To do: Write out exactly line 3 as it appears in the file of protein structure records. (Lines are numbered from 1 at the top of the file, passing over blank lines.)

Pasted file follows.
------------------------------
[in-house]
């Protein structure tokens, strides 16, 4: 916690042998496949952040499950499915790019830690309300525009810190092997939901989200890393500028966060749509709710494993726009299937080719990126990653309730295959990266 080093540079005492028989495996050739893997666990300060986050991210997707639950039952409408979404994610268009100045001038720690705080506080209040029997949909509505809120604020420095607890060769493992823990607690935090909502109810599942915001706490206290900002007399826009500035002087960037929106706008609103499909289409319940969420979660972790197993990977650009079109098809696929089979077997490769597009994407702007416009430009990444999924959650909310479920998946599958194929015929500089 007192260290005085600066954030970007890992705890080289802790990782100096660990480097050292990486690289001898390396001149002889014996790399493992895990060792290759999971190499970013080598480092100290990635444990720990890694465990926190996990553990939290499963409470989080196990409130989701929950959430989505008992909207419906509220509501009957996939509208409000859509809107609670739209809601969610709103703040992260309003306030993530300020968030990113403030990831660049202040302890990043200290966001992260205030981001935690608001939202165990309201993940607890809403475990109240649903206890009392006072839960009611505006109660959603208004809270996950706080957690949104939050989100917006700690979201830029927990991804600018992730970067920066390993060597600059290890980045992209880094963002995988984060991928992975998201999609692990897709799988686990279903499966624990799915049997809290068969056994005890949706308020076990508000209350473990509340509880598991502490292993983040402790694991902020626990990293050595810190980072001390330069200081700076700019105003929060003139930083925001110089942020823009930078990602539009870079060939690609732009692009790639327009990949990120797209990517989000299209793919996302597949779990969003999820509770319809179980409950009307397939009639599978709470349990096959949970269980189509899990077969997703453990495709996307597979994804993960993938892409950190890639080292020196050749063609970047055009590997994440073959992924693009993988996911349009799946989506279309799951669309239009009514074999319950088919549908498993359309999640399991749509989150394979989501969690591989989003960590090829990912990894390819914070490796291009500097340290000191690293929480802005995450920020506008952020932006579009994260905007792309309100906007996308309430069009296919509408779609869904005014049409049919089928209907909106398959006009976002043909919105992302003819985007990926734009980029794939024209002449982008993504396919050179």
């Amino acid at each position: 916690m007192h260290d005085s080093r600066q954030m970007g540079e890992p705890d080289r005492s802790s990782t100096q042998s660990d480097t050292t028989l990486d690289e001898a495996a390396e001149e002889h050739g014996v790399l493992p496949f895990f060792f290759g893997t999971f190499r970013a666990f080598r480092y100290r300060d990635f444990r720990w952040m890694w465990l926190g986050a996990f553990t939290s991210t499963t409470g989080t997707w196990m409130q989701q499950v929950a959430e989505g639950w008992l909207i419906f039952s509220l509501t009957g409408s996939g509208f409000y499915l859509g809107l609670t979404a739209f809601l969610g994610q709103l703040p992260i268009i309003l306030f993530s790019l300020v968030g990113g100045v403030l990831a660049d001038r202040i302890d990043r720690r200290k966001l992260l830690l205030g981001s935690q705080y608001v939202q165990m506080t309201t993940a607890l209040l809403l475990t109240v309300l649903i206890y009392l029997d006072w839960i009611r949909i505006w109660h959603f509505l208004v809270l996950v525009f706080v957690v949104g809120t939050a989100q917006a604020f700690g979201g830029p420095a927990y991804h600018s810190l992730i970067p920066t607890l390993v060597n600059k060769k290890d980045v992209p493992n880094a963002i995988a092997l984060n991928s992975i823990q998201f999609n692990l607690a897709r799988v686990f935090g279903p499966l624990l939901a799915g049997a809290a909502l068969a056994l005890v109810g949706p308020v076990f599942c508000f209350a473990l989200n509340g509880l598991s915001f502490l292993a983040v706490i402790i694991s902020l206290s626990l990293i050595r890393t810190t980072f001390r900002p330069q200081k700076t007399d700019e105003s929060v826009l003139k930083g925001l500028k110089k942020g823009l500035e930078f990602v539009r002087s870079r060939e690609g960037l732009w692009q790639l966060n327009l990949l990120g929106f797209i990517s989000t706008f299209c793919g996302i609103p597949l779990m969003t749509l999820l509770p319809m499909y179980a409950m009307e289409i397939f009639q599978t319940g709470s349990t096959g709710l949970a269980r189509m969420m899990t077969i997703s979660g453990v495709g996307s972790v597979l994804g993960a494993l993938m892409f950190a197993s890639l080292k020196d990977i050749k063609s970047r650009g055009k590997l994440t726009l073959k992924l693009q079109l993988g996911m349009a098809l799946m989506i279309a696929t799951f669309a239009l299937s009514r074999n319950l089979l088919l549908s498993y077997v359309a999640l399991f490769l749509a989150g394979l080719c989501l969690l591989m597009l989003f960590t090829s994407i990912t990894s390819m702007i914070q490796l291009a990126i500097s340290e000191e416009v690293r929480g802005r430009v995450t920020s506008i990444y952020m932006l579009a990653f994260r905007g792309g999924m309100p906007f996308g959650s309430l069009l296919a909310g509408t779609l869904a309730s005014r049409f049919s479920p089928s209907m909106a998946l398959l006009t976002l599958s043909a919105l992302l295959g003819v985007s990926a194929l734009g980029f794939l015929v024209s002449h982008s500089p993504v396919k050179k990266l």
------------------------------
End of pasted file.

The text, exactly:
């Amino acid at each position: 916690m007192h260290d005085s080093r600066q954030m970007g540079e890992p705890d080289r005492s802790s990782t100096q042998s660990d480097t050292t028989l990486d690289e001898a495996a390396e001149e002889h050739g014996v790399l493992p496949f895990f060792f290759g893997t999971f190499r970013a666990f080598r480092y100290r300060d990635f444990r720990w952040m890694w465990l926190g986050a996990f553990t939290s991210t499963t409470g989080t997707w196990m409130q989701q499950v929950a959430e989505g639950w008992l909207i419906f039952s509220l509501t009957g409408s996939g509208f409000y499915l859509g809107l609670t979404a739209f809601l969610g994610q709103l703040p992260i268009i309003l306030f993530s790019l300020v968030g990113g100045v403030l990831a660049d001038r202040i302890d990043r720690r200290k966001l992260l830690l205030g981001s935690q705080y608001v939202q165990m506080t309201t993940a607890l209040l809403l475990t109240v309300l649903i206890y009392l029997d006072w839960i009611r949909i505006w109660h959603f509505l208004v809270l996950v525009f706080v957690v949104g809120t939050a989100q917006a604020f700690g979201g830029p420095a927990y991804h600018s810190l992730i970067p920066t607890l390993v060597n600059k060769k290890d980045v992209p493992n880094a963002i995988a092997l984060n991928s992975i823990q998201f999609n692990l607690a897709r799988v686990f935090g279903p499966l624990l939901a799915g049997a809290a909502l068969a056994l005890v109810g949706p308020v076990f599942c508000f209350a473990l989200n509340g509880l598991s915001f502490l292993a983040v706490i402790i694991s902020l206290s626990l990293i050595r890393t810190t980072f001390r900002p330069q200081k700076t007399d700019e105003s929060v826009l003139k930083g925001l500028k110089k942020g823009l500035e930078f990602v539009r002087s870079r060939e690609g960037l732009w692009q790639l966060n327009l990949l990120g929106f797209i990517s989000t706008f299209c793919g996302i609103p597949l779990m969003t749509l999820l509770p319809m499909y179980a409950m009307e289409i397939f009639q599978t319940g709470s349990t096959g709710l949970a269980r189509m969420m899990t077969i997703s979660g453990v495709g996307s972790v597979l994804g993960a494993l993938m892409f950190a197993s890639l080292k020196d990977i050749k063609s970047r650009g055009k590997l994440t726009l073959k992924l693009q079109l993988g996911m349009a098809l799946m989506i279309a696929t799951f669309a239009l299937s009514r074999n319950l089979l088919l549908s498993y077997v359309a999640l399991f490769l749509a989150g394979l080719c989501l969690l591989m597009l989003f960590t090829s994407i990912t990894s390819m702007i914070q490796l291009a990126i500097s340290e000191e416009v690293r929480g802005r430009v995450t920020s506008i990444y952020m932006l579009a990653f994260r905007g792309g999924m309100p906007f996308g959650s309430l069009l296919a909310g509408t779609l869904a309730s005014r049409f049919s479920p089928s209907m909106a998946l398959l006009t976002l599958s043909a919105l992302l295959g003819v985007s990926a194929l734009g980029f794939l015929v024209s002449h982008s500089p993504v396919k050179k990266l």